They tortured children for painting slogans on a wall. Remember, this is how it began. Children painting slogans. They threw them in prison and the counting began.


We were protesting in Marjeh square. There were placards. Songs in our hearts that would soon be replaced by bullets in our chests. But history was with us, the world was with us. They had gone too far; now everything was going to change. We were excited then.


Before it was our homes. Now whole cities were on fire. Aleppo started to burn.

World leaders said stop. But Aleppo is still burning.

Everyone saw it. Yet people took to the streets to insist their leaders do nothing. ‘Stop the war’ they said, whatever that meant – should we go back to how things were? They have been killing us for years and calling it peace. Oh brave men with your brave flags and your brave words – where were you when we were dying?


They dropped chemical weapons on schools. Then they told the world they’d stop. So where are the ones they killed since? Where are the women and the children they killed with the bombs they didn’t have?

Perhaps because we had no oil, the west did not intervene. But others did. Islamic State were one. We didn’t know them. They came from outside. They had never lived with us but they fought us and killed us, for what? For the pleasure of fighting Assad? Brothers, go back to your families. We have nothing left to steal.


My neighbours shouted his name as they dug him from the ruins of his school. I felt sure that it couldn’t have been him. I remembered shouting his name six years ago. My boy, when he was born. My boy, when he was pulled from the rubble. I crumbled to the ground and shook, weeping. I wasn’t a man, I was only a father. I couldn’t speak to my brother, I couldn’t speak to my wife.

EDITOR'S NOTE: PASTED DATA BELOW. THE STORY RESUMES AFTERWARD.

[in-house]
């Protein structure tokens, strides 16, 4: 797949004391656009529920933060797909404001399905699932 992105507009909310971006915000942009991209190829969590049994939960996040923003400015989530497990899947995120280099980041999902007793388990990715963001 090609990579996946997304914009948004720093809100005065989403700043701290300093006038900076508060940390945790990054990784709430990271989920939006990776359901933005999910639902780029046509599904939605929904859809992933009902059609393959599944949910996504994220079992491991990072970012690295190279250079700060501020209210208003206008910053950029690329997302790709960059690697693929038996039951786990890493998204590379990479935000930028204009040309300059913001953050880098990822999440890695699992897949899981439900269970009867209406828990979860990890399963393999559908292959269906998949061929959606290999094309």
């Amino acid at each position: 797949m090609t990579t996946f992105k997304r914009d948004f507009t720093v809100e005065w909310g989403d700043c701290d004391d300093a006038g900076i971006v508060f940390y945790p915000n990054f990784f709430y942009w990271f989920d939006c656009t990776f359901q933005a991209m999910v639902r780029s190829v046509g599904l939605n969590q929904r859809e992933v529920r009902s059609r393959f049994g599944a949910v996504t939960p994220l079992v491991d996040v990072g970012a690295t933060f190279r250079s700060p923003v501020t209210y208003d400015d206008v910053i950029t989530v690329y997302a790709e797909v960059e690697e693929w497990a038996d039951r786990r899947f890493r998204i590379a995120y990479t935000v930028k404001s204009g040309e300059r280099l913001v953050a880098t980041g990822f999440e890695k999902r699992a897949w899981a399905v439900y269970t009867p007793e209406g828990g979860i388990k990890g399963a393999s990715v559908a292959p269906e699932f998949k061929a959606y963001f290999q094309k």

Four years had passed in which this could have been averted. As our so-called leaders sat in palaces they didn’t deserve, my boy was dead. He was six years old – how was he to blame for the war?


The world carved us up on maps. They talked about transition and wrote communiques about a diplomatic solution. Our government scored out their promises before they even said them. The world said “No more” and spoke about ceasefires. Ceasefires that didn’t apply to us. They were targeting terrorists, they said. Who knew there were terrorists sleeping in our babies’ cots or inside the walls of our schools? Who knew there were terrorists in every single hospital? They called it a cease-fire. Who knew that peace could be a weapon? Another cease fire, another way to kill us.

They passed motions, organised summits.
They said the only way forward was with Assad. I said you have never been to Syria, have you?


I had felt the building shake before but this time was different. From my window I saw the white helmets charging down my street like soldiers but with blankets instead of weapons and bandages instead of flags. When the world ran away from Aleppo’s fires they ran into them to save people from bombs that didn’t exist. They showed us how to be heroes. I took my helmet from under the floorboards and ran down the stairs screaming ‘Allahu Akbar, Allahu Akbar’. It was a prayer for something better and gentler and kinder.
Aleppo is still burning, what’s left of it is still burning.
Six years.
When people are just numbers, someone has to count.

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